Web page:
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Re: Behringer: practices, ethics, morals and legitimacy.

Post by äggmedskägg » Thu Mar 26, 2020 1:08 am

paranoidmoonduck wrote:
Wed Mar 25, 2020 2:10 pm
I think I'd prefer if Behringer spurred innovation by using their considerable resources to...um...innovate.
Making a cheaper mousetrap is as much of an innovation as making a better one.

And their synths are definitely innovation. I'm not sure any single idea is unique, but the Deepmind 12 not only sounds great, it does have a lot of depth to it, and an 808 that has a sequencer designed for live editing is a house nerds dream. And a Minimoog you with various ins and outs for using with a modular system? That's new.

Their TB-303 clone seems to only have a filter in as new feature though. Pft. Weak. :-)

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Re: Behringer: practices, ethics, morals and legitimacy.

Post by Zymos » Thu Mar 26, 2020 7:47 am

It’s quite innovative to make an argument for why clones are innovative!

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Re: Behringer: practices, ethics, morals and legitimacy.

Post by coolshirtdotjpg » Thu Mar 26, 2020 11:35 am

22tape wrote:
Wed Mar 25, 2020 11:39 am
I'm not sure that creatives, or anyone who is passionate about their craft, suddenly become innovative/inspired because someone stole their work. Personally, I'm inspired by original ideas rather than copy cats.
Then don't ever buy anything other than vintage Buchla. Moog copied Buchla (the sequencer), Arp copied Moog (and were sued for it), Octave copied Arp (and were sued for it), Roland copied Moog and Hammond, Sequential Circuits copied PPG and Korg (even copied waveforms of the front panel of the korg), Make Noise copied Buchla and now everybody copies Mutable.
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Re: Behringer: practices, ethics, morals and legitimacy.

Post by coolshirtdotjpg » Thu Mar 26, 2020 11:37 am

Behringer's original spin is that these clones are in eurorack format and cost ten times less than originals.
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Re: Behringer: practices, ethics, morals and legitimacy.

Post by martimous » Thu Mar 26, 2020 12:20 pm

coolshirtdotjpg wrote:
Thu Mar 26, 2020 11:35 am

...Arp copied Moog (and were sued for it)...
ARP did most certainly not copy Moog. And they were not sued by Moog. They made a copy of a Moog ladder filter to include on a synth where almost every other design decision was as different from Moog as they could make it.

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Re: Behringer: practices, ethics, morals and legitimacy.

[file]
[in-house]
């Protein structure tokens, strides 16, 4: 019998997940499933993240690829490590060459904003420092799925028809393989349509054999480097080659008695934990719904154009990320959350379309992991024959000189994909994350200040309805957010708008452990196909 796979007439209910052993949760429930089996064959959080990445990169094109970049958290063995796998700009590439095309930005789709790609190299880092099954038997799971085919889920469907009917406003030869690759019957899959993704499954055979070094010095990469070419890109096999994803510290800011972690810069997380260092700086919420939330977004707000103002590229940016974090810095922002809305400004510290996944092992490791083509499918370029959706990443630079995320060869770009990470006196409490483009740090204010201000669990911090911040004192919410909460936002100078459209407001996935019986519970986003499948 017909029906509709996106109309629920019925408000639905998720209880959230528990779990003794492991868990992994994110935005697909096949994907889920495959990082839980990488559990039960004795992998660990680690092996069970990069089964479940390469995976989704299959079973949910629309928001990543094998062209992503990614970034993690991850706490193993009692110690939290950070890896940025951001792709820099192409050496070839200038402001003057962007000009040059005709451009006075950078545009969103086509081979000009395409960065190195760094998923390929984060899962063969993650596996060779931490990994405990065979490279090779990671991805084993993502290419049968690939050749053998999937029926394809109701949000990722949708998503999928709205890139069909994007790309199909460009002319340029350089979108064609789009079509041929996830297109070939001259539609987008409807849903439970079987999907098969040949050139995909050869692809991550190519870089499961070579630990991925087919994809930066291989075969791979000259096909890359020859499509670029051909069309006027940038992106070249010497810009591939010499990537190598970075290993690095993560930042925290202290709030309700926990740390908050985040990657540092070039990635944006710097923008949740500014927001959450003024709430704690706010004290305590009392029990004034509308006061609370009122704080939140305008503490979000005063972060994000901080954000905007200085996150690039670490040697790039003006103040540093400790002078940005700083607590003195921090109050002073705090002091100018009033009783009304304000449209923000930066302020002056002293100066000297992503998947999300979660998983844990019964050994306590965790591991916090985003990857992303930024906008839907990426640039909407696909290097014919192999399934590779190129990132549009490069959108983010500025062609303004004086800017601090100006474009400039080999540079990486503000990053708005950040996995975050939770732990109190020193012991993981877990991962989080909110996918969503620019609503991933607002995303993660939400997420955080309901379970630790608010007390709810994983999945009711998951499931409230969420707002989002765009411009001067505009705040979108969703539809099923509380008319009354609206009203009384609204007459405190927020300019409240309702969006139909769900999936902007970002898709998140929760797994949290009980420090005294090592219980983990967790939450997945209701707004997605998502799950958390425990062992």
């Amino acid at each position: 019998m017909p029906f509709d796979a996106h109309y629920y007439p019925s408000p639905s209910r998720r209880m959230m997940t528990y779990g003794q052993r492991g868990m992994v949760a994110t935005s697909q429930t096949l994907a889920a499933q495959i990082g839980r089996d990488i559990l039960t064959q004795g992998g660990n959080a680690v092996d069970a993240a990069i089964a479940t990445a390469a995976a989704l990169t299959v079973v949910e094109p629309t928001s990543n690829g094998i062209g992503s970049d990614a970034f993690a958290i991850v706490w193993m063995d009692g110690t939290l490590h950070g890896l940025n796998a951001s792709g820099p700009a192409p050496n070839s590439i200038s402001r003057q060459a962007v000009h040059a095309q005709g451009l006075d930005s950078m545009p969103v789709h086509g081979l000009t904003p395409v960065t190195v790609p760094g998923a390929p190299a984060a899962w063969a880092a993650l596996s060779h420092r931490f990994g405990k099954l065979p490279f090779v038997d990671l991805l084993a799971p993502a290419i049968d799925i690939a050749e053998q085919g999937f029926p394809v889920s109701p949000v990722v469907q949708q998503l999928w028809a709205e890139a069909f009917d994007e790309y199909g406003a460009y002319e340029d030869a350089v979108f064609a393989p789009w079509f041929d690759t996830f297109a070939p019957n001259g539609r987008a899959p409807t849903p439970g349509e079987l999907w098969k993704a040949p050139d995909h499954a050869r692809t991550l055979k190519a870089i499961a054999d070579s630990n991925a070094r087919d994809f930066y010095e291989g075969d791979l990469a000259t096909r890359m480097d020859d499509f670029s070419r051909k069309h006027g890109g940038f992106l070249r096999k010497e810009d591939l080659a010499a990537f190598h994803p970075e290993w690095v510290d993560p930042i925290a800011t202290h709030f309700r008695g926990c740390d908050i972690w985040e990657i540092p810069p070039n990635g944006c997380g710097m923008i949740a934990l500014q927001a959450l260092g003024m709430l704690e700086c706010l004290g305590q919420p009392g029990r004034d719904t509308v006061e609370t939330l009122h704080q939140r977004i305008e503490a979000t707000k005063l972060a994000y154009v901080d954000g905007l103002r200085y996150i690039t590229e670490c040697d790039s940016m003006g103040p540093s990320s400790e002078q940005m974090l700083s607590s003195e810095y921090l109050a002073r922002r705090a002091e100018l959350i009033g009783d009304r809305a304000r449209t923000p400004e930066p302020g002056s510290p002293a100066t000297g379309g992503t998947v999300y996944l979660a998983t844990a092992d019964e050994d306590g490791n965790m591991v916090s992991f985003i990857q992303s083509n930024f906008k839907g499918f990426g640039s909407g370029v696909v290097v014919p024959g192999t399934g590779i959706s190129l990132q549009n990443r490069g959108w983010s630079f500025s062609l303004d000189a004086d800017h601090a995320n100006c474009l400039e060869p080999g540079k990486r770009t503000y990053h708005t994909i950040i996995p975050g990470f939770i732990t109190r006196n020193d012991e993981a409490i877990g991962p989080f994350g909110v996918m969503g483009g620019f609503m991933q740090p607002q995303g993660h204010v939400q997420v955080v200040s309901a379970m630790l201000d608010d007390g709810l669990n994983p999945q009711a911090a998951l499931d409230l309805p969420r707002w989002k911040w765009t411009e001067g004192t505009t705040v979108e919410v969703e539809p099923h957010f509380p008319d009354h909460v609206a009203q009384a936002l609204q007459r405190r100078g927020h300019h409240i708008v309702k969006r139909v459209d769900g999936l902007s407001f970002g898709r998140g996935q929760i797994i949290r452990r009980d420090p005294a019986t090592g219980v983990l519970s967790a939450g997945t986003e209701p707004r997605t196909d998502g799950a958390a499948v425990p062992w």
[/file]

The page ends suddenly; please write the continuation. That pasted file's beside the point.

Post by 22tape » Thu Mar 26, 2020 1:20 pm

coolshirtdotjpg wrote:
Thu Mar 26, 2020 11:35 am
22tape wrote:
Wed Mar 25, 2020 11:39 am
I'm not sure that creatives, or anyone who is passionate about their craft, suddenly become innovative/inspired because someone stole their work. Personally, I'm inspired by original ideas rather than copy cats.
Then don't ever buy anything other than vintage Buchla. Moog copied Buchla (the sequencer), Arp copied Moog (and were sued for it), Octave copied Arp (and were sued for it), Roland copied Moog and Hammond, Sequential Circuits copied PPG and Korg (even copied waveforms of the front panel of the korg), Make Noise copied Buchla and now everybody copies Mutable.
Besides an SP-404 and and an MF-104, I’ve never owned anything from those companies. And to repeat, I think there’s a difference between a clone/copy cat and those makers that put an original spin/make a significant contribution to the original design, or combine elements from other designs to create something original.

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Re: Behringer: practices, ethics, morals and legitimacy.

Post by Flounderguts » Thu Mar 26, 2020 3:38 pm

Zymos wrote:
Thu Mar 26, 2020 7:47 am
It’s quite innovative to make an argument for why clones are innovative!
It worked for the Empire.
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Re: Behringer: practices, ethics, morals and legitimacy.

Post by KSS » Thu Mar 26, 2020 9:37 pm

coolshirtdotjpg wrote:
Thu Mar 26, 2020 11:35 am
...Arp copied Moog (and were sued for it)...
Yes, ARP copied the ladder filter in their 1006 module for the 2500. But you left out the fact that moog copied ARP's patented 2 voice KBD. And you fell victim to the myth that either one sued the other over this. They both recognized their own fault and turned the other cheek.
martimous wrote:
Thu Mar 26, 2020 12:20 pm